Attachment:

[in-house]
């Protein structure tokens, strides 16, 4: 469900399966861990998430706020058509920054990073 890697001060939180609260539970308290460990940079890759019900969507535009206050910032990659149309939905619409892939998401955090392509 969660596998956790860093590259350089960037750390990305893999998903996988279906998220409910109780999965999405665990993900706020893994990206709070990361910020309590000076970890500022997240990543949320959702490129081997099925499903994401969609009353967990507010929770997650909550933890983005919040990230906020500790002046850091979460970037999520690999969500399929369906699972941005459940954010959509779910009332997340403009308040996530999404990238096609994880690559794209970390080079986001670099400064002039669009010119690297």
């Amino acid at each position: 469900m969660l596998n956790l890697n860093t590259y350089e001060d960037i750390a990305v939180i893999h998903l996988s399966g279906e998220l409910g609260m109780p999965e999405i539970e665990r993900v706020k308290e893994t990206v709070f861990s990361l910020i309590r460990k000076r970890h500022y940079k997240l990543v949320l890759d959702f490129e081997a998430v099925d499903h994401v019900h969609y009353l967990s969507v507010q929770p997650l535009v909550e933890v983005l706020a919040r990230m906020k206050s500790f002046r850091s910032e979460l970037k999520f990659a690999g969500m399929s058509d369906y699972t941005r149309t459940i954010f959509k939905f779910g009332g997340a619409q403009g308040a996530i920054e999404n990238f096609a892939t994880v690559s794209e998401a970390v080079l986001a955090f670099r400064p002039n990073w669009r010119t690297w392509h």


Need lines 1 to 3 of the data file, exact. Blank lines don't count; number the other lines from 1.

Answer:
[in-house]
């Protein structure tokens, strides 16, 4: 469900399966861990998430706020058509920054990073 890697001060939180609260539970308290460990940079890759019900969507535009206050910032990659149309939905619409892939998401955090392509 969660596998956790860093590259350089960037750390990305893999998903996988279906998220409910109780999965999405665990993900706020893994990206709070990361910020309590000076970890500022997240990543949320959702490129081997099925499903994401969609009353967990507010929770997650909550933890983005919040990230906020500790002046850091979460970037999520690999969500399929369906699972941005459940954010959509779910009332997340403009308040996530999404990238096609994880690559794209970390080079986001670099400064002039669009010119690297």
């Amino acid at each position: 469900m969660l596998n956790l890697n860093t590259y350089e001060d960037i750390a990305v939180i893999h998903l996988s399966g279906e998220l409910g609260m109780p999965e999405i539970e665990r993900v706020k308290e893994t990206v709070f861990s990361l910020i309590r460990k000076r970890h500022y940079k997240l990543v949320l890759d959702f490129e081997a998430v099925d499903h994401v019900h969609y009353l967990s969507v507010q929770p997650l535009v909550e933890v983005l706020a919040r990230m906020k206050s500790f002046r850091s910032e979460l970037k999520f990659a690999g969500m399929s058509d369906y699972t941005r149309t459940i954010f959509k939905f779910g009332g997340a619409q403009g308040a996530i920054e999404n990238f096609a892939t994880v690559s794209e998401a970390v080079l986001a955090f670099r400064p002039n990073w669009r010119t690297w392509h």